Zambia has accrued substantial debts over the past decade, with little to show in terms of national development and economic improvement, Joseph Kalimbwe has told RT © RT / RT

Zambia has little to show for the huge international debt it has accrued over the past decade and remains one of the most indebted nations in Africa, Joseph Kalimbwe, a Zambian politician and activist, has said in an exclusive interview with RT. Zambia ranks with Angola and war-torn Sudan in terms of debt, much of which has had little impact on national development or economic improvement, according to Kalimbwe.

In November 2020, Zambia became the first African nation to default on Eurobond payments, during the COVID-19 pandemic. In 2022, Zambia obtained a $1.3 billion loan from the International Monetary Fund, which necessitated restructuring its debt with other creditors. On Tuesday, Zambia’s Ministry of Finance announced that over 90% of the holders of $3 billion worth of the country’s international bonds have agreed to a restructuring plan, which is set to resolve a prolonged default.

Much of the country’s debt, particularly from China, was borrowed during the tenure of previous governments, leaving the current regime grappling with repayment challenges, Kalimbwe noted.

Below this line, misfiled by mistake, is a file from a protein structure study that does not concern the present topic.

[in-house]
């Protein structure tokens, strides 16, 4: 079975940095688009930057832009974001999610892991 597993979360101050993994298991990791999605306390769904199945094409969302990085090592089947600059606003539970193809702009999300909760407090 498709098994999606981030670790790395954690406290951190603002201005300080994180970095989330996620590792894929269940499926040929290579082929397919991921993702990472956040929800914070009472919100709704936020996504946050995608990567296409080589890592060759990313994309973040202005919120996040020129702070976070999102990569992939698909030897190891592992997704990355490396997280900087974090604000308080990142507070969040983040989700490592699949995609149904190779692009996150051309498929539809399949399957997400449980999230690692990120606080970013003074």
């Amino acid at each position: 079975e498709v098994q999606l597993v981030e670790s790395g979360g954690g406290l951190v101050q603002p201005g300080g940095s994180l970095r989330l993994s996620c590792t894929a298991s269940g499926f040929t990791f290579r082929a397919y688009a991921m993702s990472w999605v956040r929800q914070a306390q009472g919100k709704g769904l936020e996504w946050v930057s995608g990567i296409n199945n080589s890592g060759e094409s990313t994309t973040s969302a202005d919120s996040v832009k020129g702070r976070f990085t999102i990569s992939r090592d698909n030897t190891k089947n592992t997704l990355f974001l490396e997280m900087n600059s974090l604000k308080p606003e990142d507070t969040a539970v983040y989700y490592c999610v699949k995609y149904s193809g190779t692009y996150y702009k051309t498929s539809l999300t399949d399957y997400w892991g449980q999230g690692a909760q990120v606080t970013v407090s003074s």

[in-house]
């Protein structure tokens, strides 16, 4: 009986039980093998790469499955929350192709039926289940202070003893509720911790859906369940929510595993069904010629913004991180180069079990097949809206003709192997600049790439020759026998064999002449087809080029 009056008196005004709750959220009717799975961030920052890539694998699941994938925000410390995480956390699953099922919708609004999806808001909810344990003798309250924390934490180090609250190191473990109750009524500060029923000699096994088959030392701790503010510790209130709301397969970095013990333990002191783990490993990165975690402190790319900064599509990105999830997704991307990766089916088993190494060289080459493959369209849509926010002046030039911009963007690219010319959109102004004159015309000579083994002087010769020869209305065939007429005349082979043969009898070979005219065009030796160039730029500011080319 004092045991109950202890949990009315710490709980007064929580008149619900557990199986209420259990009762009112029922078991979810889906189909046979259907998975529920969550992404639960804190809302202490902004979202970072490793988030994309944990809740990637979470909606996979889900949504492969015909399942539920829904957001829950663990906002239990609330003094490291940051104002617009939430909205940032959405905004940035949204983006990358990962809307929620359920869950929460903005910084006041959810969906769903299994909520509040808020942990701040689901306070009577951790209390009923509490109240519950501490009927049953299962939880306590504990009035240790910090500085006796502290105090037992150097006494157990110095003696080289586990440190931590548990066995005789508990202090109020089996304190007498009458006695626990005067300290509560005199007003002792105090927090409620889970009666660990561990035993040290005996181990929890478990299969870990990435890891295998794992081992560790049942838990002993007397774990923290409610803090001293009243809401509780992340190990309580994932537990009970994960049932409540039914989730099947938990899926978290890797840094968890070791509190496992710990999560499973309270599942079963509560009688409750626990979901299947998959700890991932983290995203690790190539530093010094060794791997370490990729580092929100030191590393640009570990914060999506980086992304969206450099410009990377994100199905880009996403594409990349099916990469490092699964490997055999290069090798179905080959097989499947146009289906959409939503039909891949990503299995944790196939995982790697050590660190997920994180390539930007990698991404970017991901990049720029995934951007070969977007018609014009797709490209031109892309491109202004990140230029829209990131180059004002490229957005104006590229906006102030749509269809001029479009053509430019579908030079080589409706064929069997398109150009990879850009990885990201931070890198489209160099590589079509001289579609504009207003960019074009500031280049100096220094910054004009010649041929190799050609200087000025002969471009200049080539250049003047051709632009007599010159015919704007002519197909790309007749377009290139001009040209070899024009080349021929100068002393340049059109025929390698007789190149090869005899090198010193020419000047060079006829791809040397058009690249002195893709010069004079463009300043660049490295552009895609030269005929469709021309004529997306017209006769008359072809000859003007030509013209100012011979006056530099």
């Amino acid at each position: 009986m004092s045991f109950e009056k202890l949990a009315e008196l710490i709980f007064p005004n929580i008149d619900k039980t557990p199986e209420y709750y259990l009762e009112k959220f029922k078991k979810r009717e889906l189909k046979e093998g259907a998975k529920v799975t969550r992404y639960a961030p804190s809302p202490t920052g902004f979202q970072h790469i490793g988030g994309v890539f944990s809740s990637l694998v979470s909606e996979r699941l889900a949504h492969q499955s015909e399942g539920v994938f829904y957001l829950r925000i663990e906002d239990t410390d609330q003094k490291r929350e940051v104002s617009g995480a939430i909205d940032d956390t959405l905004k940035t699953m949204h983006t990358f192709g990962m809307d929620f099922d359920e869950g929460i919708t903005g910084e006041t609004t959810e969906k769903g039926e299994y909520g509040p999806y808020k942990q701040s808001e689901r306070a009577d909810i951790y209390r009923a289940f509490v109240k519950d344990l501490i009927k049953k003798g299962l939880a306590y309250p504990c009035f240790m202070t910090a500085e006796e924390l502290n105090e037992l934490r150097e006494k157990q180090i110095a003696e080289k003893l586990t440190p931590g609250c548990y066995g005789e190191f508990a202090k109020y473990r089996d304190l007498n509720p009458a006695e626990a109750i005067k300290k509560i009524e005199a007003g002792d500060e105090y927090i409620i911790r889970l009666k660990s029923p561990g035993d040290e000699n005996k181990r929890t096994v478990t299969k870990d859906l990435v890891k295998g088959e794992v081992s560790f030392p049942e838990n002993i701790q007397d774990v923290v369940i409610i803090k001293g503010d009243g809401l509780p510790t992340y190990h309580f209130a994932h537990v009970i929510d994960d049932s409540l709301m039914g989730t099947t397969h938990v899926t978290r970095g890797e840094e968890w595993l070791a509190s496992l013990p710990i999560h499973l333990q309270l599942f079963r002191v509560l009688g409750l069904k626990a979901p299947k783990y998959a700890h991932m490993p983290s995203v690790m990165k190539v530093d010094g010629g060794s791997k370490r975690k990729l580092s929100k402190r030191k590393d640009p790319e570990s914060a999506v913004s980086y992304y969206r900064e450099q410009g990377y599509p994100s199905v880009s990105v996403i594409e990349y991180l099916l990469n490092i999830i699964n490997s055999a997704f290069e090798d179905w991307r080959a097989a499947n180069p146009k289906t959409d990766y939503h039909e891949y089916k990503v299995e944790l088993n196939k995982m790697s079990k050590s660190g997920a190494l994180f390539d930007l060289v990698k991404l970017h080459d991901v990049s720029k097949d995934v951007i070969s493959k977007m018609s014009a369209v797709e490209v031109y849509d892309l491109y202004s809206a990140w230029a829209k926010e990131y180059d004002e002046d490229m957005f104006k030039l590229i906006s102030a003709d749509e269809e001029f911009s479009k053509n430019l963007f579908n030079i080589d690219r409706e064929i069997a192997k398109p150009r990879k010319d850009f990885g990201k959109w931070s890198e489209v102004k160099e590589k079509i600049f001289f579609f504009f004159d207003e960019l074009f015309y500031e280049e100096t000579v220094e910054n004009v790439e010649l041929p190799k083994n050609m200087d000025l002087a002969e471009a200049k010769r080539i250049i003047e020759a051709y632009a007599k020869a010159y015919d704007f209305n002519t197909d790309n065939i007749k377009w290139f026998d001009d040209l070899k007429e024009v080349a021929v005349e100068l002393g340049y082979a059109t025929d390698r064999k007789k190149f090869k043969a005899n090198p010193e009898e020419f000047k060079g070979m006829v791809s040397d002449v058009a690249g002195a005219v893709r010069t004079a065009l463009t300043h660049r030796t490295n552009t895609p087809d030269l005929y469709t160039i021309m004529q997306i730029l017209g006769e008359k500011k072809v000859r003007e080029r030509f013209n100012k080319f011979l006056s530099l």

He also criticized the country’s dependency on international organizations for funding, which often comes with stringent conditions and high interest rates. It happens “across the entire African continent where we [Africans] keep on borrowing and we fail to pay back,” he added.

Majority of people in African state threatened by hunger Majority of people in African state threatened by hunger

The activist proposed that “the best solution could be for developing nations to be able to resolve issues amicably and to ensure that we don’t go into a situation where we keep on borrowing and we fail to pay back that which we borrowed.”

Lubinda Haabazoka, Director of the University of Zambia Graduate School of Business and former President of the Economics Association of Zambia, echoed Kalimbwe’s sentiments.

He believes that the international monetary system and the World Bank are to blame for a lack of infrastructure in the country “because they normally drive the economic development agenda for developing nations.”

The country’s new restructuring strategy involves bondholders exchanging three current bonds set to mature in 2022, 2024, and 2027, for two amortizing bonds.